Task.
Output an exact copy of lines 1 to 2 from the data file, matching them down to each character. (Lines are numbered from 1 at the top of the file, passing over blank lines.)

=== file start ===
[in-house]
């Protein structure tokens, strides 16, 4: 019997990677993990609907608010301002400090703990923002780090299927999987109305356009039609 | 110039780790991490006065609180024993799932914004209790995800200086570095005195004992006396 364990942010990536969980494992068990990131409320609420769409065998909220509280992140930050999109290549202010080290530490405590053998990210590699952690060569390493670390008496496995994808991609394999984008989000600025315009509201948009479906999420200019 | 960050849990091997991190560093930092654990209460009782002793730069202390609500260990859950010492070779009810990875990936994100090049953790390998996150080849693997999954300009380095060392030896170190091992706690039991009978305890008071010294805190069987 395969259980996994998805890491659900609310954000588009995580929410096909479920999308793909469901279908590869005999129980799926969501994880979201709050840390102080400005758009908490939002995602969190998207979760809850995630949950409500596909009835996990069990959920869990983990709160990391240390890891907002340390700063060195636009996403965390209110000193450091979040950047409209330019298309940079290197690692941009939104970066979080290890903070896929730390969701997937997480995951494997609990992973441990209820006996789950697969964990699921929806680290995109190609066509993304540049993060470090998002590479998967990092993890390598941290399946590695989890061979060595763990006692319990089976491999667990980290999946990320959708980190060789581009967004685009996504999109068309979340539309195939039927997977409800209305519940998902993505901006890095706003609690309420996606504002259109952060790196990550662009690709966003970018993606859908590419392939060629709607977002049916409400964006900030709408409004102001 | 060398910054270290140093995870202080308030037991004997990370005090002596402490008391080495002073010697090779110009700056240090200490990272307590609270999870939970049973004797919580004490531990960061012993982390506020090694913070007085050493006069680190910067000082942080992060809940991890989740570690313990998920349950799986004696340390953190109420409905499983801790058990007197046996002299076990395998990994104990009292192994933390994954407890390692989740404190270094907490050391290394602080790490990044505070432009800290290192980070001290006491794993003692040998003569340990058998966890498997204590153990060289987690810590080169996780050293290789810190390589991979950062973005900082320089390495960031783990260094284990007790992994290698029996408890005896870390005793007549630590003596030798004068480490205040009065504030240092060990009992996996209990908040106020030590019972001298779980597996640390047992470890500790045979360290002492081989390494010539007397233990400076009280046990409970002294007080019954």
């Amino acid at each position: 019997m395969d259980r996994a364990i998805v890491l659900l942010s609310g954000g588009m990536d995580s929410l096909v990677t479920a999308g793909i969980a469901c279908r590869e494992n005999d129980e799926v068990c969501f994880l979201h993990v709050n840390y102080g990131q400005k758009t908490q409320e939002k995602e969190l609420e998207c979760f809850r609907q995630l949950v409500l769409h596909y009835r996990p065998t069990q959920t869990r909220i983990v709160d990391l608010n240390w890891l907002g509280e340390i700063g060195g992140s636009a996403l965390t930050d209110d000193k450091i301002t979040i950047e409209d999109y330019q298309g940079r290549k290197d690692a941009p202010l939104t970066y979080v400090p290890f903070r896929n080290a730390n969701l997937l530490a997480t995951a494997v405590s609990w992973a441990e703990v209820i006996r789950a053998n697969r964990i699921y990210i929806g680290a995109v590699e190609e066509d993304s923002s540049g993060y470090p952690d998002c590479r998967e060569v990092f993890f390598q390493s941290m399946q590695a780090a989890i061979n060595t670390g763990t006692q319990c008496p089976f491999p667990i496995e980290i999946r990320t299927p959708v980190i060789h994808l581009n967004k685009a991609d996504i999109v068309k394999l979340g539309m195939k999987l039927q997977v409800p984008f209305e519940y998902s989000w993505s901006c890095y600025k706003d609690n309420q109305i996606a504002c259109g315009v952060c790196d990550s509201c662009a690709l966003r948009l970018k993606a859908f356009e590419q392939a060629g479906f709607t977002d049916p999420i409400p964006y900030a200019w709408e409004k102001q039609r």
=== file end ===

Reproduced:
[in-house]
């Protein structure tokens, strides 16, 4: 019997990677993990609907608010301002400090703990923002780090299927999987109305356009039609 | 110039780790991490006065609180024993799932914004209790995800200086570095005195004992006396 364990942010990536969980494992068990990131409320609420769409065998909220509280992140930050999109290549202010080290530490405590053998990210590699952690060569390493670390008496496995994808991609394999984008989000600025315009509201948009479906999420200019 | 960050849990091997991190560093930092654990209460009782002793730069202390609500260990859950010492070779009810990875990936994100090049953790390998996150080849693997999954300009380095060392030896170190091992706690039991009978305890008071010294805190069987 395969259980996994998805890491659900609310954000588009995580929410096909479920999308793909469901279908590869005999129980799926969501994880979201709050840390102080400005758009908490939002995602969190998207979760809850995630949950409500596909009835996990069990959920869990983990709160990391240390890891907002340390700063060195636009996403965390209110000193450091979040950047409209330019298309940079290197690692941009939104970066979080290890903070896929730390969701997937997480995951494997609990992973441990209820006996789950697969964990699921929806680290995109190609066509993304540049993060470090998002590479998967990092993890390598941290399946590695989890061979060595763990006692319990089976491999667990980290999946990320959708980190060789581009967004685009996504999109068309979340539309195939039927997977409800209305519940998902993505901006890095706003609690309420996606504002259109952060790196990550662009690709966003970018993606859908590419392939060629709607977002049916409400964006900030709408409004102001 | 060398910054270290140093995870202080308030037991004997990370005090002596402490008391080495002073010697090779110009700056240090200490990272307590609270999870939970049973004797919580004490531990960061012993982390506020090694913070007085050493006069680190910067000082942080992060809940991890989740570690313990998920349950799986004696340390953190109420409905499983801790058990007197046996002299076990395998990994104990009292192994933390994954407890390692989740404190270094907490050391290394602080790490990044505070432009800290290192980070001290006491794993003692040998003569340990058998966890498997204590153990060289987690810590080169996780050293290789810190390589991979950062973005900082320089390495960031783990260094284990007790992994290698029996408890005896870390005793007549630590003596030798004068480490205040009065504030240092060990009992996996209990908040106020030590019972001298779980597996640390047992470890500790045979360290002492081989390494010539007397233990400076009280046990409970002294007080019954």